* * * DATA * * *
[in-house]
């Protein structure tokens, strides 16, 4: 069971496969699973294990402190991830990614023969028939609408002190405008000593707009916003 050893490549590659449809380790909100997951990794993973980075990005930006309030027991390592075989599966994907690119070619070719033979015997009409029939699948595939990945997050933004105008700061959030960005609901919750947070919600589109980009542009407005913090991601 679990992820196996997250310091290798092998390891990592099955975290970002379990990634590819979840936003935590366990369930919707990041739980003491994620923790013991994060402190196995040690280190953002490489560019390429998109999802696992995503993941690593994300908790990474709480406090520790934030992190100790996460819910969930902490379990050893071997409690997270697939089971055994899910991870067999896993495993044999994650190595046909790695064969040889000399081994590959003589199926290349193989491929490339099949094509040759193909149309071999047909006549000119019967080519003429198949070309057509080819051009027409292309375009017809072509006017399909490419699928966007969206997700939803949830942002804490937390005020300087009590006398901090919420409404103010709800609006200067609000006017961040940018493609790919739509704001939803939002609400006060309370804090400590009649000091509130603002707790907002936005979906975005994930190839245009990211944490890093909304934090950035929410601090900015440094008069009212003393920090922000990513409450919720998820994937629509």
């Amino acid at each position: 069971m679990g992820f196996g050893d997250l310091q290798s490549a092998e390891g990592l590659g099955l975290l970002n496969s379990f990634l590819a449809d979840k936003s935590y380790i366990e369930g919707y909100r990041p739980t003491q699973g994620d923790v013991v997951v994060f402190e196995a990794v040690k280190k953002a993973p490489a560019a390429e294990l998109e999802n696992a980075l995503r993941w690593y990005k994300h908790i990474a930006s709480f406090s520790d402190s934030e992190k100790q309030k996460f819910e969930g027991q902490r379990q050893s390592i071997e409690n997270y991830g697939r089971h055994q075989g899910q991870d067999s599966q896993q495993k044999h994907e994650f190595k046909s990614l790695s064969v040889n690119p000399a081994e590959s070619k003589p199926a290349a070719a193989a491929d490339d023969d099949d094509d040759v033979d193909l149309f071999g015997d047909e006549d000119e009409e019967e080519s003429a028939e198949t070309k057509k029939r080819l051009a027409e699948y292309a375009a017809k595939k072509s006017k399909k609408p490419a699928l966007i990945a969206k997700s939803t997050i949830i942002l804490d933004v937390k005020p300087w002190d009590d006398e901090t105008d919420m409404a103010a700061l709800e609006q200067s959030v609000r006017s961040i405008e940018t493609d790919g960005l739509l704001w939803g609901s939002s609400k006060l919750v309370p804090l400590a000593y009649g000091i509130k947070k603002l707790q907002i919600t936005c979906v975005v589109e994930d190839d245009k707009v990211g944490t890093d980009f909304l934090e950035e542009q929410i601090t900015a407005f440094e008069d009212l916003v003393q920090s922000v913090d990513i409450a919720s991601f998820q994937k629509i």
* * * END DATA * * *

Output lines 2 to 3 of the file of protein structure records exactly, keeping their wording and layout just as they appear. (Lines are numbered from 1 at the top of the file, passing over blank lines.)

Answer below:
């Protein structure tokens, strides 16, 4: 069971496969699973294990402190991830990614023969028939609408002190405008000593707009916003 050893490549590659449809380790909100997951990794993973980075990005930006309030027991390592075989599966994907690119070619070719033979015997009409029939699948595939990945997050933004105008700061959030960005609901919750947070919600589109980009542009407005913090991601 679990992820196996997250310091290798092998390891990592099955975290970002379990990634590819979840936003935590366990369930919707990041739980003491994620923790013991994060402190196995040690280190953002490489560019390429998109999802696992995503993941690593994300908790990474709480406090520790934030992190100790996460819910969930902490379990050893071997409690997270697939089971055994899910991870067999896993495993044999994650190595046909790695064969040889000399081994590959003589199926290349193989491929490339099949094509040759193909149309071999047909006549000119019967080519003429198949070309057509080819051009027409292309375009017809072509006017399909490419699928966007969206997700939803949830942002804490937390005020300087009590006398901090919420409404103010709800609006200067609000006017961040940018493609790919739509704001939803939002609400006060309370804090400590009649000091509130603002707790907002936005979906975005994930190839245009990211944490890093909304934090950035929410601090900015440094008069009212003393920090922000990513409450919720998820994937629509």
């Amino acid at each position: 069971m679990g992820f196996g050893d997250l310091q290798s490549a092998e390891g990592l590659g099955l975290l970002n496969s379990f990634l590819a449809d979840k936003s935590y380790i366990e369930g919707y909100r990041p739980t003491q699973g994620d923790v013991v997951v994060f402190e196995a990794v040690k280190k953002a993973p490489a560019a390429e294990l998109e999802n696992a980075l995503r993941w690593y990005k994300h908790i990474a930006s709480f406090s520790d402190s934030e992190k100790q309030k996460f819910e969930g027991q902490r379990q050893s390592i071997e409690n997270y991830g697939r089971h055994q075989g899910q991870d067999s599966q896993q495993k044999h994907e994650f190595k046909s990614l790695s064969v040889n690119p000399a081994e590959s070619k003589p199926a290349a070719a193989a491929d490339d023969d099949d094509d040759v033979d193909l149309f071999g015997d047909e006549d000119e009409e019967e080519s003429a028939e198949t070309k057509k029939r080819l051009a027409e699948y292309a375009a017809k595939k072509s006017k399909k609408p490419a699928l966007i990945a969206k997700s939803t997050i949830i942002l804490d933004v937390k005020p300087w002190d009590d006398e901090t105008d919420m409404a103010a700061l709800e609006q200067s959030v609000r006017s961040i405008e940018t493609d790919g960005l739509l704001w939803g609901s939002s609400k006060l919750v309370p804090l400590a000593y009649g000091i509130k947070k603002l707790q907002i919600t936005c979906v975005v589109e994930d190839d245009k707009v990211g944490t890093d980009f909304l934090e950035e542009q929410i601090t900015a407005f440094e008069d009212l916003v003393q920090s922000v913090d990513i409450a919720s991601f998820q994937k629509i």